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Mandalay Palace Mandalay

Mandalay Palace was the primary royal residence of King Mindon and King Thibaw - the last two kings of the country.

The Mandalay Palace becomes the last royal palace of the last Burmese/Myanmarian monarchy. Between 1857 and 1859, the palace was constructed as one part of King Mindon's founding of the new royal capital city of Mandalay. The plan of Mandalay Palace largely follows the traditional Burmese palace design; particularly, it is located inside a walled fort surrounded by a moat. The palace itself is at the centre of the citadel and faces in the east. All buildings of the palace are of one storey in height. The number of spires above a building indicated the vital of the area below.

The panoramic view of Mandalay Palace

The panoramic view of Mandalay Palace


Mandalay Palace was the primary royal residence of King Mindon and King Thibaw - the last two kings of the country. The British turned the palace compound into “Fort Dufferin” during their colonial period, and named the palace after the viceroy of India. Throughout the British colonial era, the palace was seen by the Burmese as the primary symbol of sovereignty and identity. Much of the palace compound was destroyed during World War II by allied bombing and has been rebuilt using forced labor. Only one major wooden building was left to survive – the Shwenandaw Monastery, which is built completely of teak and decorated throughout with detailed and ornate carvings. The watch tower and royal mint were also heavily damaged.

The rest of the Royal Palace has been rebuilt from scratch. A replica of the palace was rebuilt in the 1990s with some modern materials. However, the finely built palace walls, the city gates with their crowning wooden pavilions and the surrounding moat still represent an impressive scene of Mandalay Palace, or in other name: "Mya-nan-san-kyaw Shwenandaw". A model of the Mandalay Palace, Nanmyint-saung and traditional cultural museum are located inside the grounds of Mandalay Palace. Today, Mandalay Palace is a primary symbol of Mandalay and a major tourist destination.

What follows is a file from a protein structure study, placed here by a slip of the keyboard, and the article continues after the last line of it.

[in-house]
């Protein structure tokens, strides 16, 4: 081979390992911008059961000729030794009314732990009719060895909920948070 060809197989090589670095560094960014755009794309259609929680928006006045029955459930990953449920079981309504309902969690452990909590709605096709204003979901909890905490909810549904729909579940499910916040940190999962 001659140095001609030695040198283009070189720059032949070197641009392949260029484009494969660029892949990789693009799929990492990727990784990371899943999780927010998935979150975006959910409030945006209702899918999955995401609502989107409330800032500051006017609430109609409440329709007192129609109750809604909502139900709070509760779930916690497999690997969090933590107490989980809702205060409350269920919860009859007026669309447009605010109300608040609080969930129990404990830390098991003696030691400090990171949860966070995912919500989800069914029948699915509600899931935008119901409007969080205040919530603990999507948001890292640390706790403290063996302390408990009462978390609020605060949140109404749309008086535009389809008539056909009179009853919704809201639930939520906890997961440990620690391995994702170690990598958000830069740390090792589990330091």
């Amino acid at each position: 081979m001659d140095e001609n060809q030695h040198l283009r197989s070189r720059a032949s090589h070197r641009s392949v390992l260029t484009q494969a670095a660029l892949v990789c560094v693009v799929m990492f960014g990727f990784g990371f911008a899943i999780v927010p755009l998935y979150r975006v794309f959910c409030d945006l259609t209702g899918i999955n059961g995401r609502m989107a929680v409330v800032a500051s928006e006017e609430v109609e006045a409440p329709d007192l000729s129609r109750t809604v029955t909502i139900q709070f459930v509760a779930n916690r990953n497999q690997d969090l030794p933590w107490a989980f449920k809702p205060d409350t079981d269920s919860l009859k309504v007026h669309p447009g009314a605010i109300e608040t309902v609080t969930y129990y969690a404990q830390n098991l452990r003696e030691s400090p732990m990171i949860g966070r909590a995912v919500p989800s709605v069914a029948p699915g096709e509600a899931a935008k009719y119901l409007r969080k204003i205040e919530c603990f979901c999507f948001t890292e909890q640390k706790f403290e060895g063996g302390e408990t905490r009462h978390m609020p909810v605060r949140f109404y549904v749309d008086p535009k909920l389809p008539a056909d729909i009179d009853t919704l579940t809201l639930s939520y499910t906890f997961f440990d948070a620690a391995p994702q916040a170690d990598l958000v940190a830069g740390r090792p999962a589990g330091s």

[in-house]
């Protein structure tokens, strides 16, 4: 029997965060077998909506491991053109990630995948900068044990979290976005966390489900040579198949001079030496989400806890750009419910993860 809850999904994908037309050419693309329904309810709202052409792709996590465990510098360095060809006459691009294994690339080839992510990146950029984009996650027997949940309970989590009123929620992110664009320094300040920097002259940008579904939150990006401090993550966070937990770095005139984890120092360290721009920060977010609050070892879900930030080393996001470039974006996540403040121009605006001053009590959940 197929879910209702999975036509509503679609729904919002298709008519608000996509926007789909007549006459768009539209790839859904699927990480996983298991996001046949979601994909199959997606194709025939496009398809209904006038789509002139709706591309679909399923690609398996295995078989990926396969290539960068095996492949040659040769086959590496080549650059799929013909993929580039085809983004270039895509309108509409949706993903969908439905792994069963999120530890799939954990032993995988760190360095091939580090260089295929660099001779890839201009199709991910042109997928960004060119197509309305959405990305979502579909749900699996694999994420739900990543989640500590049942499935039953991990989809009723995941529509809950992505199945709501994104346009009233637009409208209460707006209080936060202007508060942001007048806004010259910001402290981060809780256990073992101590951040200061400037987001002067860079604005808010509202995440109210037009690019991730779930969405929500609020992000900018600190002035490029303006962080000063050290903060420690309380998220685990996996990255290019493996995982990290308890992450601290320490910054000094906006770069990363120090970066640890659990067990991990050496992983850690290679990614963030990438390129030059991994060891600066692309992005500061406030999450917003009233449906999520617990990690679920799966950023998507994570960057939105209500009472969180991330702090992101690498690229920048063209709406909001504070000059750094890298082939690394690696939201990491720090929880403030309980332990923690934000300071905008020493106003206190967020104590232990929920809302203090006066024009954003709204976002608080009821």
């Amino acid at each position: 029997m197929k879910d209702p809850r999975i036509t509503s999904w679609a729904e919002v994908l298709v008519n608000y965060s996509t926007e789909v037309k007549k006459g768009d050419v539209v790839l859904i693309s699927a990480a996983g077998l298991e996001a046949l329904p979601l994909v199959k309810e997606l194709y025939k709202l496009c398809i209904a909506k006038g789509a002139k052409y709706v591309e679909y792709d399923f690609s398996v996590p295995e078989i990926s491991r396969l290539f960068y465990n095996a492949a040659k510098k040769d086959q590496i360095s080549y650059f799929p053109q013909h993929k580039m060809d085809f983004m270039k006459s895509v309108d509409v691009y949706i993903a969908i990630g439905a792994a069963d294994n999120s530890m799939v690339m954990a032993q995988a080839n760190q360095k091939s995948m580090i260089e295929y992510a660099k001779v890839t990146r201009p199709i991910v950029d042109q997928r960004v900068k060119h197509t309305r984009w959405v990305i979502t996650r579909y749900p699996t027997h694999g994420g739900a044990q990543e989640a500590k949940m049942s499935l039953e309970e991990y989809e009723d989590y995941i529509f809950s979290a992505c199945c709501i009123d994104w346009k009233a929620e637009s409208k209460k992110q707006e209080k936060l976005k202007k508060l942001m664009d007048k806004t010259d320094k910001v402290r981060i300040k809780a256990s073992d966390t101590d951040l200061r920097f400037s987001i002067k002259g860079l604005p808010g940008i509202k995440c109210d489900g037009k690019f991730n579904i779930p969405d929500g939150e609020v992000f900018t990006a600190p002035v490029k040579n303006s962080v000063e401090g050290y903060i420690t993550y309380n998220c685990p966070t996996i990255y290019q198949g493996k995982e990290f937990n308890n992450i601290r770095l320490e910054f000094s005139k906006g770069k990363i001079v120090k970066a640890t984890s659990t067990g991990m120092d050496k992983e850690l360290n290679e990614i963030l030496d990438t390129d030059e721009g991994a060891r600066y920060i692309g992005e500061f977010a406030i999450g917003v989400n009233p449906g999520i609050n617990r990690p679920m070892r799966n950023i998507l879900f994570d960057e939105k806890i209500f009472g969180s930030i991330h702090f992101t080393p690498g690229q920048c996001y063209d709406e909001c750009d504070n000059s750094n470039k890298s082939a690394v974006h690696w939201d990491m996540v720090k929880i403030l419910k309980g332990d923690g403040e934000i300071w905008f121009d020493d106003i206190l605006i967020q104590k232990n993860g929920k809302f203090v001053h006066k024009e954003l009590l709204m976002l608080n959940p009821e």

Mandalay Palace

Mandalay Palace


Mandalay Palace is well known as the last royal palace of the Burmese monarchy. Mostly, the palace is designed in a traditional architecture, built completely from teak woods. Located on a 413-hectare square, this palace was constructed inside a fortified, sophisticated fortress and surrounded by a beautiful moat. Mandalay Palace is home to the main royal family of King Mindo and King Thibaw - the last two kings of the country. The wall system is 2 km long with 48 artillery launchers. The castle has 12 doors representing 12 zodiac signs. Each side of the wall has 3 doors divided with equal distance between the door and the corners. It is believed that moat surrounded outside even had a system of spikes to trap enemies in case of attack, which is a very strategic design.

Mandalay Palace

Mandalay Palace


With its exquisite and unique design, Mandalay royal palace has been preserved for many years, in order to retain the essence of the architecture that is extremely attractive to visitors. Visiting this Myanmar heritage, tourists will have the opportunity to discover the Royal culture in the most satisfying way. Mandalay Palace is also a spectacular spot to enjoy sunset.

The Royal Mandalay Palace is located between 12th street and 26th street. The opening hours range from 7:30 am to 4:30 pm and the entrance fee is US$ 10.

Renting bikes to get to Mandalay Palace is a good option. City tour around Mandalay city including Mandalay palace is also available at many hotels. 

Mandalay Palace Map

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